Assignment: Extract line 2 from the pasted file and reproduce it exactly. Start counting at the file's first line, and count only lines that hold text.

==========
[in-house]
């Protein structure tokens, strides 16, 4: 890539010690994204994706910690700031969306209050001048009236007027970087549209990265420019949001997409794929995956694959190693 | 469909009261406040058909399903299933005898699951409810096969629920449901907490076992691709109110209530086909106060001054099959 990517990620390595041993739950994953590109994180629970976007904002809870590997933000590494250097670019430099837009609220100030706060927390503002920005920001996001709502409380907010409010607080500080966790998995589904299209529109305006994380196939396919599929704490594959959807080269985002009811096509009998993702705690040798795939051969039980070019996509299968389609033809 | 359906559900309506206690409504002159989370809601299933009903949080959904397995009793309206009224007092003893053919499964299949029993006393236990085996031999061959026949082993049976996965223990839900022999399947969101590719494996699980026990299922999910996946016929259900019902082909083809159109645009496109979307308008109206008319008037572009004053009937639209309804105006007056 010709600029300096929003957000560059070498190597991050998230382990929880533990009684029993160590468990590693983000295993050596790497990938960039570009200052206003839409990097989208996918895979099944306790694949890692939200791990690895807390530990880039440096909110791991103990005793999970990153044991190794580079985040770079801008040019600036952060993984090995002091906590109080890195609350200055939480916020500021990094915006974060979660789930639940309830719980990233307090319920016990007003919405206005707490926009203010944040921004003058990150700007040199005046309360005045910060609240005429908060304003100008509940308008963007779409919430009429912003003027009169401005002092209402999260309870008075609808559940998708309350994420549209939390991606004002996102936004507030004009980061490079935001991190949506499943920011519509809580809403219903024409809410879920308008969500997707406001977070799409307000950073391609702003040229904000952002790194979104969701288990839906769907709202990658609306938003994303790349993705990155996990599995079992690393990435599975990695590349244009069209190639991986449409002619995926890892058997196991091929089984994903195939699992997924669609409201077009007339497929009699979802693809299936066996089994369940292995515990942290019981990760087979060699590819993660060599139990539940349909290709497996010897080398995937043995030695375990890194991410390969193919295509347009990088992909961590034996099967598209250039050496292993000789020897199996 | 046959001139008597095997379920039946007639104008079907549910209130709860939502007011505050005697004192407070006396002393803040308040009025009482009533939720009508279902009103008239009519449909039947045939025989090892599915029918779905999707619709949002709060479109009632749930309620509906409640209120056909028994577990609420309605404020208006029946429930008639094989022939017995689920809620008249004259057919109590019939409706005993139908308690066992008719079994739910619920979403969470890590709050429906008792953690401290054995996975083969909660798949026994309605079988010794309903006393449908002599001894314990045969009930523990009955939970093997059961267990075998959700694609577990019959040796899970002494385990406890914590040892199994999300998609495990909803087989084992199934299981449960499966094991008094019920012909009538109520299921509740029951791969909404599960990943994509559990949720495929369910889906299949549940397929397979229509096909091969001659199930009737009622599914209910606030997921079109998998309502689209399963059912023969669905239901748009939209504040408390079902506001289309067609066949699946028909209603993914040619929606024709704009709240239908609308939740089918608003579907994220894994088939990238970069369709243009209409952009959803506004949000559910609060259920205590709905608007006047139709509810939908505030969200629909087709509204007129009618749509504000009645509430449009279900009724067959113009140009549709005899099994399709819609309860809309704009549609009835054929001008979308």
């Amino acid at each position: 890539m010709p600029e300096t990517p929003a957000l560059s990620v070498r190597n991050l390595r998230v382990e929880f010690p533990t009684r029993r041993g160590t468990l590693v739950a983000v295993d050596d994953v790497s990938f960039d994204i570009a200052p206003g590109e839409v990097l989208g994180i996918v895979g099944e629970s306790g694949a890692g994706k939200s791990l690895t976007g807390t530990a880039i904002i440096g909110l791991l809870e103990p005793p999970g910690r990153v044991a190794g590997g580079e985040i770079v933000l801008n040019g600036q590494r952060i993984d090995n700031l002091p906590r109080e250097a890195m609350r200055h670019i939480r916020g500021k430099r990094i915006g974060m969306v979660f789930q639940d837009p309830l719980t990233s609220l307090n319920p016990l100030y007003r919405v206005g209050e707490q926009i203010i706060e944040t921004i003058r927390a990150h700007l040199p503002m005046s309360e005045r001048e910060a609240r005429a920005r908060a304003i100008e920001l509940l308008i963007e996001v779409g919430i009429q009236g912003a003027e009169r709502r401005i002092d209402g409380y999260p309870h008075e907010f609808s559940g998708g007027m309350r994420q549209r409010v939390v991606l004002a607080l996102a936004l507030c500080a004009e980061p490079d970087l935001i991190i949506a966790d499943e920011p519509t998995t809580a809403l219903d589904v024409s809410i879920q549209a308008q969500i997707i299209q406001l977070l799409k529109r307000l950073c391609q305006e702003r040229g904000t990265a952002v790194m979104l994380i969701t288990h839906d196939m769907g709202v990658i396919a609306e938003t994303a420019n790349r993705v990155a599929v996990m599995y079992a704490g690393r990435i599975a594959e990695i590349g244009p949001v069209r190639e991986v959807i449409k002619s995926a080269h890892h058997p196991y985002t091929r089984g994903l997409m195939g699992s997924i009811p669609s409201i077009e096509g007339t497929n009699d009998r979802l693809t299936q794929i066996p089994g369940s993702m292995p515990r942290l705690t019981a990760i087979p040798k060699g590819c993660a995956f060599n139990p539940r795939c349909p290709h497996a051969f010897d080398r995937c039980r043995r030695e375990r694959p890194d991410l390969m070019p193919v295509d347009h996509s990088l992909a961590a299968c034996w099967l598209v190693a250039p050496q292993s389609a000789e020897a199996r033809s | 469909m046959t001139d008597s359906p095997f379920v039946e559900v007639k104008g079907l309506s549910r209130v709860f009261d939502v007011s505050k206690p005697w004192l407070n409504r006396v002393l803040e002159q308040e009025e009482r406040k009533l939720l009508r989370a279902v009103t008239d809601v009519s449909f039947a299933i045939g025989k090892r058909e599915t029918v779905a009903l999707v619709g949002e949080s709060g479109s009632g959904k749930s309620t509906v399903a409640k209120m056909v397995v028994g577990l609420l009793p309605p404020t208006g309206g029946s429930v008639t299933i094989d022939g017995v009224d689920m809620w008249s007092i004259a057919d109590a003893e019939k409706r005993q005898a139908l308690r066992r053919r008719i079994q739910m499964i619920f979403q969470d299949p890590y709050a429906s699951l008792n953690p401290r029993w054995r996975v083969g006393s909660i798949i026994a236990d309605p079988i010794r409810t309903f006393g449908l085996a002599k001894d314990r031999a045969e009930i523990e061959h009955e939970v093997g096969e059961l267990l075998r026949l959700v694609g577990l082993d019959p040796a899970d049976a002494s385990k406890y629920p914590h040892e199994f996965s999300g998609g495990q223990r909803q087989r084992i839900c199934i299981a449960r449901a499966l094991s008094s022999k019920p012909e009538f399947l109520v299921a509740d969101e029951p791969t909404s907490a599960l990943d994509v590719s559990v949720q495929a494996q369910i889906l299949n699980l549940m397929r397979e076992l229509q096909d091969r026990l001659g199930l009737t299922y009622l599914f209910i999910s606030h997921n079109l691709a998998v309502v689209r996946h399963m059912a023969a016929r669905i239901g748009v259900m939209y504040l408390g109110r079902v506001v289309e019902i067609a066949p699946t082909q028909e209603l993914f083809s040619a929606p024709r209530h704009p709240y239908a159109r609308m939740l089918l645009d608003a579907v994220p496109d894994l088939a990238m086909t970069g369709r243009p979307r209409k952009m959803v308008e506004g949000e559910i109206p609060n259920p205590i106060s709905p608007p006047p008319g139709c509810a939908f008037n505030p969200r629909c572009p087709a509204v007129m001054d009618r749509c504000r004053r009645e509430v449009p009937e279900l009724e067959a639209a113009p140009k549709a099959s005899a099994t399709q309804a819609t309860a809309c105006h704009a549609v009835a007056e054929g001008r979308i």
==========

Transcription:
């Protein structure tokens, strides 16, 4: 890539010690994204994706910690700031969306209050001048009236007027970087549209990265420019949001997409794929995956694959190693 | 469909009261406040058909399903299933005898699951409810096969629920449901907490076992691709109110209530086909106060001054099959 990517990620390595041993739950994953590109994180629970976007904002809870590997933000590494250097670019430099837009609220100030706060927390503002920005920001996001709502409380907010409010607080500080966790998995589904299209529109305006994380196939396919599929704490594959959807080269985002009811096509009998993702705690040798795939051969039980070019996509299968389609033809 | 359906559900309506206690409504002159989370809601299933009903949080959904397995009793309206009224007092003893053919499964299949029993006393236990085996031999061959026949082993049976996965223990839900022999399947969101590719494996699980026990299922999910996946016929259900019902082909083809159109645009496109979307308008109206008319008037572009004053009937639209309804105006007056 010709600029300096929003957000560059070498190597991050998230382990929880533990009684029993160590468990590693983000295993050596790497990938960039570009200052206003839409990097989208996918895979099944306790694949890692939200791990690895807390530990880039440096909110791991103990005793999970990153044991190794580079985040770079801008040019600036952060993984090995002091906590109080890195609350200055939480916020500021990094915006974060979660789930639940309830719980990233307090319920016990007003919405206005707490926009203010944040921004003058990150700007040199005046309360005045910060609240005429908060304003100008509940308008963007779409919430009429912003003027009169401005002092209402999260309870008075609808559940998708309350994420549209939390991606004002996102936004507030004009980061490079935001991190949506499943920011519509809580809403219903024409809410879920308008969500997707406001977070799409307000950073391609702003040229904000952002790194979104969701288990839906769907709202990658609306938003994303790349993705990155996990599995079992690393990435599975990695590349244009069209190639991986449409002619995926890892058997196991091929089984994903195939699992997924669609409201077009007339497929009699979802693809299936066996089994369940292995515990942290019981990760087979060699590819993660060599139990539940349909290709497996010897080398995937043995030695375990890194991410390969193919295509347009990088992909961590034996099967598209250039050496292993000789020897199996 | 046959001139008597095997379920039946007639104008079907549910209130709860939502007011505050005697004192407070006396002393803040308040009025009482009533939720009508279902009103008239009519449909039947045939025989090892599915029918779905999707619709949002709060479109009632749930309620509906409640209120056909028994577990609420309605404020208006029946429930008639094989022939017995689920809620008249004259057919109590019939409706005993139908308690066992008719079994739910619920979403969470890590709050429906008792953690401290054995996975083969909660798949026994309605079988010794309903006393449908002599001894314990045969009930523990009955939970093997059961267990075998959700694609577990019959040796899970002494385990406890914590040892199994999300998609495990909803087989084992199934299981449960499966094991008094019920012909009538109520299921509740029951791969909404599960990943994509559990949720495929369910889906299949549940397929397979229509096909091969001659199930009737009622599914209910606030997921079109998998309502689209399963059912023969669905239901748009939209504040408390079902506001289309067609066949699946028909209603993914040619929606024709704009709240239908609308939740089918608003579907994220894994088939990238970069369709243009209409952009959803506004949000559910609060259920205590709905608007006047139709509810939908505030969200629909087709509204007129009618749509504000009645509430449009279900009724067959113009140009549709005899099994399709819609309860809309704009549609009835054929001008979308």